The different snubber and stabilizer designs, starting with the various iterations of the Barber design, began in the 1930s. After WW II, these became widespread if not standard, particularly the ASF A-3 truck version, along with the National C-1 and others.
This is extremely brief and without much specific on dates, Jim, and you really do need to read something detailed and authoritative. Richard Hendrickson's articles are your best bet.

Tony Thompson Editor, Signature Press, Berkeley, CA
2906 Forest Ave., Berkeley, CA 94705 www.signaturepress.com
(510) 540-6538; fax, (510) 540-1937; e-mail, thompson@signaturepress.com
Publishers of books on railroad history


Richard Hendrickson
 

On Feb 18, 2006, at 2:24 PM, Jim Betz wrote:

  I thought I had a handle on this and then I started asking myself
some questions and realized I didn't really know enough.
  I know stuff like when certain truck styles were banned in
interchange (thanks to people like Guy W.).  But I was trying to
answer stuff like the following and not only don't know but don't
know how to find out ...

  When were the various truck types introduced?  Arch Bar,
Andrews, Bettendorf, Bettendorf T-section, Barber S-2, etc.
  And the other side of the coin ... when did they go out of
favor (stop being common)?
  How long after the all-cast trucks were introduced were they
essentially used on all new cars being built?
  Why was there a Bettendorf and also a T-section Bettendorf?
The basic arch bar design was introduced in the mid-19th century and
had become almost universal by the 1870s (see John H. White, Jr. The
American Railroad Freight Car). Pressed steel trucks such as the Fox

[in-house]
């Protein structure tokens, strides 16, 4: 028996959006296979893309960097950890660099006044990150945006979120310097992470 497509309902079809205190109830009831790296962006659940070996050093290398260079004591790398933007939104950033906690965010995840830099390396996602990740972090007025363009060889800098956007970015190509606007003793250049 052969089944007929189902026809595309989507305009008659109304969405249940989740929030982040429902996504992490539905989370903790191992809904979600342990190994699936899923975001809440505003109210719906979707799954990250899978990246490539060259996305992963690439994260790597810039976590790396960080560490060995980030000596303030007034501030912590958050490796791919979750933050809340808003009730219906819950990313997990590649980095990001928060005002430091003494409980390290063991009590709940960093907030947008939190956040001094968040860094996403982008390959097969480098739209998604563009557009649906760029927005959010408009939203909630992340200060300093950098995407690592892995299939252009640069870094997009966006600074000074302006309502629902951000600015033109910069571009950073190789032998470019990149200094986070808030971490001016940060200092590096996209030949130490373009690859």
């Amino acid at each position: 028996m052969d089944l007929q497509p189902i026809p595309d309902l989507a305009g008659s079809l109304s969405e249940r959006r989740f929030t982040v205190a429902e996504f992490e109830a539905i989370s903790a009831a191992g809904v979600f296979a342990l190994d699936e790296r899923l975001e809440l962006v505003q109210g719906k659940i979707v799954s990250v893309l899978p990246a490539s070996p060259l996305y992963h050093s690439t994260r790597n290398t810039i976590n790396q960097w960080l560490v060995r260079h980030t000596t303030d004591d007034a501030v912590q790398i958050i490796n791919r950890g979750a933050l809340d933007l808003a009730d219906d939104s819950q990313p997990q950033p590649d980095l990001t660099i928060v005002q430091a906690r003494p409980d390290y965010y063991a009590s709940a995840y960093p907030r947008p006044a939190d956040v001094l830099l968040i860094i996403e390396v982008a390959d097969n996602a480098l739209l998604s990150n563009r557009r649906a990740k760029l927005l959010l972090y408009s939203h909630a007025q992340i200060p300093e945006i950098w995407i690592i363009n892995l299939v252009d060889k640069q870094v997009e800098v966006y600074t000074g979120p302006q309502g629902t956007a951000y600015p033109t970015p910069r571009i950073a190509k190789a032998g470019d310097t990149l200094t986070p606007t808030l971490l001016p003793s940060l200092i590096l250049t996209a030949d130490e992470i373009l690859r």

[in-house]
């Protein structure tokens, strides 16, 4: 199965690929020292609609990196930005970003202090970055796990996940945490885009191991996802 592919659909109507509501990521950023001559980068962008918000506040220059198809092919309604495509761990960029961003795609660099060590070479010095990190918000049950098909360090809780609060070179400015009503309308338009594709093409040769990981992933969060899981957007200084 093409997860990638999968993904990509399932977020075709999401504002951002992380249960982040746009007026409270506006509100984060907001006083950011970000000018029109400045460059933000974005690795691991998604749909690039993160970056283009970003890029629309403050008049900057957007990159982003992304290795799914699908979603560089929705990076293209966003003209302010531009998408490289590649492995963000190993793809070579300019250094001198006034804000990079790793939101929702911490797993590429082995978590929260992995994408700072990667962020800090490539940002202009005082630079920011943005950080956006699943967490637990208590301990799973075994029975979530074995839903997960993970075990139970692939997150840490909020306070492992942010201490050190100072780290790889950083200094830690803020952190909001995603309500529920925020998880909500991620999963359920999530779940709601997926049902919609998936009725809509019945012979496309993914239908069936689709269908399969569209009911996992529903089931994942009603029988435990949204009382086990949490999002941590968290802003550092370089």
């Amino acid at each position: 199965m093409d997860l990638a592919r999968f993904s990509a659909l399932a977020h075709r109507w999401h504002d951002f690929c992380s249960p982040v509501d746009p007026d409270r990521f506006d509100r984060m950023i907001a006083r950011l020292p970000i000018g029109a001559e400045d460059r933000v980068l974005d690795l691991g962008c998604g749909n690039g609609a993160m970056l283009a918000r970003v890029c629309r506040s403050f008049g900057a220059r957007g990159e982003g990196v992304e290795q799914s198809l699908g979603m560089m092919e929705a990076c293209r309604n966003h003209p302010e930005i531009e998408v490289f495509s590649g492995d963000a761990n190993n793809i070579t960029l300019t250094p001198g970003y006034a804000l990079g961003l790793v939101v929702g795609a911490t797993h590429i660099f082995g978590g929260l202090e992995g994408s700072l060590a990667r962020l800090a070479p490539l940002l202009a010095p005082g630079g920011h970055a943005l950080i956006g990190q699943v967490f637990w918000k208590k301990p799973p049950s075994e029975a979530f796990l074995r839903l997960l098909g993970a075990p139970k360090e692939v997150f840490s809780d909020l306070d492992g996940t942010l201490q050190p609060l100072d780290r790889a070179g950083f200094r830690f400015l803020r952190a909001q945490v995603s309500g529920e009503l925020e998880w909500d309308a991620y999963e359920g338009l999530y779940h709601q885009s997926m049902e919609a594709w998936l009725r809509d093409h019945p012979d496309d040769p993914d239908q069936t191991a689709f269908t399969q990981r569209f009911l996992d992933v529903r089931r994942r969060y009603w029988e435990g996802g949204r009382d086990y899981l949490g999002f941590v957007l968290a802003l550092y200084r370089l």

and Wright designs began to appear in the 1890s and had brief
popularity around the turn of the century but soon became out of favor
owing to problems with their pedestal journal boxes binding in the side
frames. Cast steel designs with separate, bolted-in journal boxes such
as the Andrews and Vulcan trucks dated from around the turn of the
century and were used in increasing numbers before WW I, though arch
bar trucks were still common.

The first trucks with the journal boxes cast integral with the side
frames were T-section Bettendorfs, which also first appeared around the
turn of the century and were so named because they were developed by
the Bettendorf Co. of Bettendorf, IA. T section trucks, whether
Bettendorfs with integral journal boxes or Andrews and Vulcan, were
prone to side frame cracking, especially when loaded heavily, so
U-section side frames began to replace them before WW I (e.g., the USRA
Andrews trucks applied to USRA freight cars in 1818-1920). After the
war, the Pennsylvania RR introduced a U-section truck with integral
journal boxes which, with minor variations, was adopted as a standard
design by the American Railway Association (designated the Type Y).
The basic principles of this design were then incorporated in a large
number of somewhat different trucks by different manufacturers, all of
which conformed to ARA specifications and had U-section side frames and
spring planks and can be considered under the generic label of ARA
trucks. These were sometimes loosely called "Bettendorf" trucks by
railroad workers (though not by railroad mechanical engineers) because
they incorporated the Bettendorf principle of journal boxes cast
integral with the side frames, a bad habit that was picked up in late
years by modelers and model manufacturers; hence the confusion about
the Bettendorf name. The Bettendorf company itself manufactured trucks
of numerous designs (including the T-section truck, which was still
being made in the 1920s, and a swing-motion caboose truck which was
widely used from the mid-1920s onward). However, Bettendorf became an
increasingly minor player in the freight car truck market and ceased to
manufacture trucks ca. 1942.

Arch bar trucks, though still manufactured until the late 1920s, were
largely replaced after World War I by U-section Andrews and Vulcan and,